The University Common Grading Scale, CGS, provides a common marking scale which is used across the University. This enables candidates to compare their performance in different disciplines and courses and ensures consistency in assessment.
The Common Grading Scale comprises 23 alphanumeric grades grouped into seven bands with an associated grade point for each grade. These grade points are used to:
i. determine the overall course mark from a number of components, and
ii. to determine overall Grade Point Average (GPA) for honours degree classification and for progression and award for PGT awards.
Each band has two associated Descriptors (one for essay-based courses and one for more numerical-based courses). There will be some forms of assessment (e.g. practical exams) where it may be necessary for these to be tailored to meet the specific learning outcomes of the assessment.
Band descriptors should be read in conjunction with the SCQF Level descriptors. The Band Descriptors should be used to inform the judgement as to which grade should be awarded for a piece of assessment. In doing so, it is important that this is done in the context that the top band represents the best that a candidate at that SCQF level could be expected to achieve. Candidates should be made aware of the band descriptors for each assessment. It should be noted that this means a grade obtained at one level is not equivalent to the same grade awarded at a different level.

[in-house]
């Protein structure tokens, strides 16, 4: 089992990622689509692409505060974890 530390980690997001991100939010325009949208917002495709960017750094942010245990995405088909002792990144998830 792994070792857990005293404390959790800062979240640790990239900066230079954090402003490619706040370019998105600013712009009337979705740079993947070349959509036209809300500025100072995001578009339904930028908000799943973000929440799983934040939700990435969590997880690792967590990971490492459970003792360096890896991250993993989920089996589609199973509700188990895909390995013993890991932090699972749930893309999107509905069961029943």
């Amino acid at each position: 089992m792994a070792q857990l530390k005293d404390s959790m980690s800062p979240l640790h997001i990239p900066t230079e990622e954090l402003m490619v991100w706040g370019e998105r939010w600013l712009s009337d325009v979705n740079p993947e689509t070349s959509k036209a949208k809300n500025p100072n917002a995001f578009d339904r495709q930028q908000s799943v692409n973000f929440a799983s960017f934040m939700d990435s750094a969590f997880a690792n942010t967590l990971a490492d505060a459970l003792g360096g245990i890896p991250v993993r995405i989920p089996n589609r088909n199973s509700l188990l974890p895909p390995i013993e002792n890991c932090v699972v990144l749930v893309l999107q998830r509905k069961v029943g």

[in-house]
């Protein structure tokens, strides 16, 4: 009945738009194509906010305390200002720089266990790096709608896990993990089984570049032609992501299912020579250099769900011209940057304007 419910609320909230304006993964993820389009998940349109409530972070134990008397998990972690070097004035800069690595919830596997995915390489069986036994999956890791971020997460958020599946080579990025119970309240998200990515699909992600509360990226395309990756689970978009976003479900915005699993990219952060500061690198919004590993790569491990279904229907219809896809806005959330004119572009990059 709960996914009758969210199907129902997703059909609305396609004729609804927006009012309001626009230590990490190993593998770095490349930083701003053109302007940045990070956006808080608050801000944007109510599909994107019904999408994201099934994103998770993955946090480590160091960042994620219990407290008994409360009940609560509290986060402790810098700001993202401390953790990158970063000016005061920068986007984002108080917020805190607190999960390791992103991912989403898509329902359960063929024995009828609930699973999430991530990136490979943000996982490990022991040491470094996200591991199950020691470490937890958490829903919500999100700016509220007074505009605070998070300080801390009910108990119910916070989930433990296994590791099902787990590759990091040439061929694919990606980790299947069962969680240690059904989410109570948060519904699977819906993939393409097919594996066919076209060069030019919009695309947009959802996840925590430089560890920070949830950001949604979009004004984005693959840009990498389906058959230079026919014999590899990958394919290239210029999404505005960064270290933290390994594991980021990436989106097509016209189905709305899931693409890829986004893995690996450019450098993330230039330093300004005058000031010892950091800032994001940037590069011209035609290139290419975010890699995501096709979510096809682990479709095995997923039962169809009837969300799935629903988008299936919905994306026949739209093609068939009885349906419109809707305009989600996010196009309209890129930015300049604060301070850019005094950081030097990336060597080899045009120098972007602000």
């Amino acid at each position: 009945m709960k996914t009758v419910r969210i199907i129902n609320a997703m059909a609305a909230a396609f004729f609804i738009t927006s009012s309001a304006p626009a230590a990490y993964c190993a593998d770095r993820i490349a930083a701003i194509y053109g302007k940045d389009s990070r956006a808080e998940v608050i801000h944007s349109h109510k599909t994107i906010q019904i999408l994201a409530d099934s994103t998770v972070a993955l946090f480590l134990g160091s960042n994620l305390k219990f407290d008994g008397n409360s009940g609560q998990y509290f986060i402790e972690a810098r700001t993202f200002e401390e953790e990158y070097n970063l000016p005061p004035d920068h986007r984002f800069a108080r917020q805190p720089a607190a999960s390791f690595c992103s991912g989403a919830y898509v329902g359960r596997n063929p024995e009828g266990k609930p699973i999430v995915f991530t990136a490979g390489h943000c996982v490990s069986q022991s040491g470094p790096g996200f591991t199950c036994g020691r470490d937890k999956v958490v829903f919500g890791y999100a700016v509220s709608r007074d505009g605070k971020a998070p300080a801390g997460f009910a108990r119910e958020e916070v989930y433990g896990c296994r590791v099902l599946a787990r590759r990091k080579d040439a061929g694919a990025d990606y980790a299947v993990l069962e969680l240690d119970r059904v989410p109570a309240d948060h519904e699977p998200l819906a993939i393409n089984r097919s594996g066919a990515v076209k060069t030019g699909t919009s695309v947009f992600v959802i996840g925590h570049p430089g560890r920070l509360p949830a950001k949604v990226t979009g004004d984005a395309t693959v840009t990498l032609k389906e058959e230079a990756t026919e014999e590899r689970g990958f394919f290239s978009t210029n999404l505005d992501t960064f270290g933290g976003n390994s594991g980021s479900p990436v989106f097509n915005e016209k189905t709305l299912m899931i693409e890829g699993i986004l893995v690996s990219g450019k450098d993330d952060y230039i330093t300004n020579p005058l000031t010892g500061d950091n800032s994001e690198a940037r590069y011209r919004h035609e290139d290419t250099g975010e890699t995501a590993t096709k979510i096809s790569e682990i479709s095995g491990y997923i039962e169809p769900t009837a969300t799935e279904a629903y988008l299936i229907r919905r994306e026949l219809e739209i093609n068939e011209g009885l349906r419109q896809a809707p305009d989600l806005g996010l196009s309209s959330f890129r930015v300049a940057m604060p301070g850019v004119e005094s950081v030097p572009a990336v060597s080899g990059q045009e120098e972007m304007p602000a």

Determining Overall Course Grades
Most courses involve more than one component of assessment. In order to determine the overall Grade for a course, the individual component grades must be aggregated taking account of the relative weightings of each component. Candidates must be made aware of the relative weightings of each component at the outset of the course.
Each Grade on the University CGS is associated with a numerical Grade Point (0-22). These Grade Points are used for the purposes of aggregation. By aggregating the Grade Points the overall Grade for the course (to two decimal places) can be determined. An illustrative example is given below.
A course has two essays each weighted 20% and one exam weighted 60%, the Grades for which are B2, A3 and C1 respectively. The overall Grade for the course would be determined as follows:
(20% x 16) + (20% x 20) + (60% x 14)
= 3.2 + 4 + 8.4